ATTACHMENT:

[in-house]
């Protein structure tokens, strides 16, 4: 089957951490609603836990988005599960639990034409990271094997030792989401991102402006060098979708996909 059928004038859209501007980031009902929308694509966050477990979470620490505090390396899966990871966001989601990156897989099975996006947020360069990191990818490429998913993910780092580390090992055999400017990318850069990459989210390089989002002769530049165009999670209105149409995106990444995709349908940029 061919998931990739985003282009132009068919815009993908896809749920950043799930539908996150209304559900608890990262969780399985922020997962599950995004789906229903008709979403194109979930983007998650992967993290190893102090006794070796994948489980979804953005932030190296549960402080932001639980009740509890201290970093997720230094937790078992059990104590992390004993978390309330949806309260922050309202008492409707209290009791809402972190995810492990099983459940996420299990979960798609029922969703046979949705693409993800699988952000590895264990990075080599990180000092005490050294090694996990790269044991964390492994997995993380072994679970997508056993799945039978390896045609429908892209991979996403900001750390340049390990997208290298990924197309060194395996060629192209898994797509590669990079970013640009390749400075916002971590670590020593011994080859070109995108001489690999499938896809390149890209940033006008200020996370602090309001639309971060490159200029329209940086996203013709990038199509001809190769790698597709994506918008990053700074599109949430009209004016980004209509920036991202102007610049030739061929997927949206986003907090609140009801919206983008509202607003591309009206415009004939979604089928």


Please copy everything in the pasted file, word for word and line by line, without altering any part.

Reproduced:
[in-house]
């Protein structure tokens, strides 16, 4: 089957951490609603836990988005599960639990034409990271094997030792989401991102402006060098979708996909 059928004038859209501007980031009902929308694509966050477990979470620490505090390396899966990871966001989601990156897989099975996006947020360069990191990818490429998913993910780092580390090992055999400017990318850069990459989210390089989002002769530049165009999670209105149409995106990444995709349908940029 061919998931990739985003282009132009068919815009993908896809749920950043799930539908996150209304559900608890990262969780399985922020997962599950995004789906229903008709979403194109979930983007998650992967993290190893102090006794070796994948489980979804953005932030190296549960402080932001639980009740509890201290970093997720230094937790078992059990104590992390004993978390309330949806309260922050309202008492409707209290009791809402972190995810492990099983459940996420299990979960798609029922969703046979949705693409993800699988952000590895264990990075080599990180000092005490050294090694996990790269044991964390492994997995993380072994679970997508056993799945039978390896045609429908892209991979996403900001750390340049390990997208290298990924197309060194395996060629192209898994797509590669990079970013640009390749400075916002971590670590020593011994080859070109995108001489690999499938896809390149890209940033006008200020996370602090309001639309971060490159200029329209940086996203013709990038199509001809190769790698597709994506918008990053700074599109949430009209004016980004209509920036991202102007610049030739061929997927949206986003907090609140009801919206983008509202607003591309009206415009004939979604089928």